The Fresh Loaf

News & Information for Amateur Bakers and Artisan Bread Enthusiasts

Apple harvest -- a meal

JMonkey's picture

Apple harvest -- a meal

I love apples, and, at the Corvallis farmer's market, apples have been abundant lately. Everything from relatively new varieties like Liberty, to old varieties like Spitzenburg, to unusual European apples that are rarely seen in the U.S. like Calville Blanc, a very old French apple best suited for pies.

I decided that the height of the apple season deserved an apple-themed meal, whose centerpiece, of course, would be Normandy Apple Bread, a recipe from Jeffrey Hammelman's Bread that I've been eyeing for quite some time. The recipe is fairly simple. It's mostly white flour, with a bit of whole wheat, uses sourdough, substitutes half the water with apple cider and adds a healthy amount of dried apples. It also includes yeast, but I decided to omit it and let the starter work all alone.

I can heartily recommend it, based on my results:

And here's a picture of the crumb:.

The baked bread tasted almost like an apple pie, with the sourdough tartness substituting for the lemon juice I often add to a pie.

The rest of the meal included butternut squash stuffed with chicken sausage and apples, spinach salad with pecans and apples, apple cider and, of course ...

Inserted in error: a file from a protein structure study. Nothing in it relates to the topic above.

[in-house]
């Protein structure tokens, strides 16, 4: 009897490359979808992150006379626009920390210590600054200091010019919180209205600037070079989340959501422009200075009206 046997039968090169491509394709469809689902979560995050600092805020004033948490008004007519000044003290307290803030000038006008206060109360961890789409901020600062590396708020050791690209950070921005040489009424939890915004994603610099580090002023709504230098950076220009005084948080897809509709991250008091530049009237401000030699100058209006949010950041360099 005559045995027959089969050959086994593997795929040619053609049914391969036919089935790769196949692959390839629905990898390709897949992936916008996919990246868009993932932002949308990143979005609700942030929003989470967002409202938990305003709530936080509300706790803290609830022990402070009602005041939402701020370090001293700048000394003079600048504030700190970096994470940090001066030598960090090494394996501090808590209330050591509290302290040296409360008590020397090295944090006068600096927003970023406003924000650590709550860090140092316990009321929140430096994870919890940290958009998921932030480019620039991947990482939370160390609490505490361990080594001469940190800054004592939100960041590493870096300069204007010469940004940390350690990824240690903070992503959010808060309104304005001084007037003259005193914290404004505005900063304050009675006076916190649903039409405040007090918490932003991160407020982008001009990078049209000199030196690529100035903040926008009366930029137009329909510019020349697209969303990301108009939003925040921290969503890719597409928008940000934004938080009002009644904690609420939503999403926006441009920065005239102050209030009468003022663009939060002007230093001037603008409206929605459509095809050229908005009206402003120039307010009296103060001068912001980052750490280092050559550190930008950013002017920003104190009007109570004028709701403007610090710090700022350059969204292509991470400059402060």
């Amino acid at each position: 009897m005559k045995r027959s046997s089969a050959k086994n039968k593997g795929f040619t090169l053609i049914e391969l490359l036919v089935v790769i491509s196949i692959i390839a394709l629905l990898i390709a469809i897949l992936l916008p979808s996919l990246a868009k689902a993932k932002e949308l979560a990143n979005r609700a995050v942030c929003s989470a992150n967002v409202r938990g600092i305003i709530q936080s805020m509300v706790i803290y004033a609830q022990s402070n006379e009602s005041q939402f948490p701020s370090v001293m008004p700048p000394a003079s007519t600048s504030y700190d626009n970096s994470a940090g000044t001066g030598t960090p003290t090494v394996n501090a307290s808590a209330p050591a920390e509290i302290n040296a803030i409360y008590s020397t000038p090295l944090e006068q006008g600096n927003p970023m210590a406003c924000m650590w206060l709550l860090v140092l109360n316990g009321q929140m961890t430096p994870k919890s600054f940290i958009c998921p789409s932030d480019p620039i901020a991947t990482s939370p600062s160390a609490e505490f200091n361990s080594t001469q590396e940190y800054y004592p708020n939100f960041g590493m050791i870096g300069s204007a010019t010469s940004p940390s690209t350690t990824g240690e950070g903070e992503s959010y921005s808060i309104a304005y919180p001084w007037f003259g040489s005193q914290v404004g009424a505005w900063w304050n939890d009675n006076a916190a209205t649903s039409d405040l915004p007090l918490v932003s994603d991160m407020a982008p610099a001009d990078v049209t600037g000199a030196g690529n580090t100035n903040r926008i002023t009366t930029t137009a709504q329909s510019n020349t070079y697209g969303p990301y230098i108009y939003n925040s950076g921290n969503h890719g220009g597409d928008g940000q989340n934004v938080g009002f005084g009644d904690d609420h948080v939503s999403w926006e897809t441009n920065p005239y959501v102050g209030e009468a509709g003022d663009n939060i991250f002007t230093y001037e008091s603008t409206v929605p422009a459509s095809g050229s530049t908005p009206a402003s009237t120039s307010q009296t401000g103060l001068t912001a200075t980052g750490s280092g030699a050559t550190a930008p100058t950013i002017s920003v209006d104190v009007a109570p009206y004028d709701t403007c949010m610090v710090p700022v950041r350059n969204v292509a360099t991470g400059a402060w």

APPLE PIE. This is the "Best Apple Pie" recipe from The King Arthur Flour Baker's Companion, but, instead of a traditional top crust, I decided to do a simple crumb topping. My daughter, Iris, is in the background, finishing off a slice of apple bread. She's had some fun with face paints earlier in the day, as you can see.


sphealey's picture

Well, not really - I just envy you ;-) Here in the central Midwest between the late spring freeze and the summer/fall drought essentially the entire apple crop was lost. By driving almost 200 miles to one of our former orchard hangouts we did manage to get 4 bags of good orchard apples (too bad about that child we had to leave in payment) but not enough to bake with.

So there are lots of good apples in the Northwest eh?


JMonkey's picture

There were last Saturday, anyway. Lots and lots. The most interesting to me were the French apples. This old-timer was selling apples by the bag,a and had these big wicker baskets (he'd made them himself, he said) full of unusual apples, some of which I'd never heard of and others that I've not seen since my grandfather died and took his orchard with him -- apples like Rome Beauties, Winesaps and Stamens.

Sorry to hear about your predicament. Fall without apples just isn't fall, in my book anyway ....

Floydm's picture

Looks lovely.

dstroy's picture

oh my gosh - Floyd please please make this for us!!

caryn's picture